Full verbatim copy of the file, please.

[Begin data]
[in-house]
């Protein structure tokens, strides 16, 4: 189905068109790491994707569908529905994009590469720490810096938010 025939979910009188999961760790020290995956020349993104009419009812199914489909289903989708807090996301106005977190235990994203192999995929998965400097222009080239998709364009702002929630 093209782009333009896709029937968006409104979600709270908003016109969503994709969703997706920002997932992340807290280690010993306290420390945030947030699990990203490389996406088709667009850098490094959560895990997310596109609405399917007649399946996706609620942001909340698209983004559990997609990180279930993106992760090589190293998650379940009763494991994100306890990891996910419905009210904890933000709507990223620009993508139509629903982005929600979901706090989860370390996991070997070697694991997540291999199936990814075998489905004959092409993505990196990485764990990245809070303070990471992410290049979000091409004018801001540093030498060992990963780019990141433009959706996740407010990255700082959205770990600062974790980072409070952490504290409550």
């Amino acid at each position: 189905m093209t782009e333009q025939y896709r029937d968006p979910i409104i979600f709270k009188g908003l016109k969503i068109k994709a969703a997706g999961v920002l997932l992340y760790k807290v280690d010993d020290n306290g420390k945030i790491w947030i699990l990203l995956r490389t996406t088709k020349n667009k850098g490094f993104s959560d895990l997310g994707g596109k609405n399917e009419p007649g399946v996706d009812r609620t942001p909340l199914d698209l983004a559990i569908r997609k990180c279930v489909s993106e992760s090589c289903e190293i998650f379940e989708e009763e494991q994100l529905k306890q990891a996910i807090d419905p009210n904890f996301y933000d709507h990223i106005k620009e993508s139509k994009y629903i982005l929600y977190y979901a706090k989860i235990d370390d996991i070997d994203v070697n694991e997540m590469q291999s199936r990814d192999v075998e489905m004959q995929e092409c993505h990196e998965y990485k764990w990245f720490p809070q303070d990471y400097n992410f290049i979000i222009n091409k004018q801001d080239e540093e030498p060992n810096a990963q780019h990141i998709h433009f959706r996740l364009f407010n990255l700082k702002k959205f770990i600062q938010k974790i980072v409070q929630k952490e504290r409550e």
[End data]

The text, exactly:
[in-house]
């Protein structure tokens, strides 16, 4: 189905068109790491994707569908529905994009590469720490810096938010 025939979910009188999961760790020290995956020349993104009419009812199914489909289903989708807090996301106005977190235990994203192999995929998965400097222009080239998709364009702002929630 093209782009333009896709029937968006409104979600709270908003016109969503994709969703997706920002997932992340807290280690010993306290420390945030947030699990990203490389996406088709667009850098490094959560895990997310596109609405399917007649399946996706609620942001909340698209983004559990997609990180279930993106992760090589190293998650379940009763494991994100306890990891996910419905009210904890933000709507990223620009993508139509629903982005929600979901706090989860370390996991070997070697694991997540291999199936990814075998489905004959092409993505990196990485764990990245809070303070990471992410290049979000091409004018801001540093030498060992990963780019990141433009959706996740407010990255700082959205770990600062974790980072409070952490504290409550």
């Amino acid at each position: 189905m093209t782009e333009q025939y896709r029937d968006p979910i409104i979600f709270k009188g908003l016109k969503i068109k994709a969703a997706g999961v920002l997932l992340y760790k807290v280690d010993d020290n306290g420390k945030i790491w947030i699990l990203l995956r490389t996406t088709k020349n667009k850098g490094f993104s959560d895990l997310g994707g596109k609405n399917e009419p007649g399946v996706d009812r609620t942001p909340l199914d698209l983004a559990i569908r997609k990180c279930v489909s993106e992760s090589c289903e190293i998650f379940e989708e009763e494991q994100l529905k306890q990891a996910i807090d419905p009210n904890f996301y933000d709507h990223i106005k620009e993508s139509k994009y629903i982005l929600y977190y979901a706090k989860i235990d370390d996991i070997d994203v070697n694991e997540m590469q291999s199936r990814d192999v075998e489905m004959q995929e092409c993505h990196e998965y990485k764990w990245f720490p809070q303070d990471y400097n992410f290049i979000i222009n091409k004018q801001d080239e540093e030498p060992n810096a990963q780019h990141i998709h433009f959706r996740l364009f407010n990255l700082k702002k959205f770990i600062q938010k974790i980072v409070q929630k952490e504290r409550e």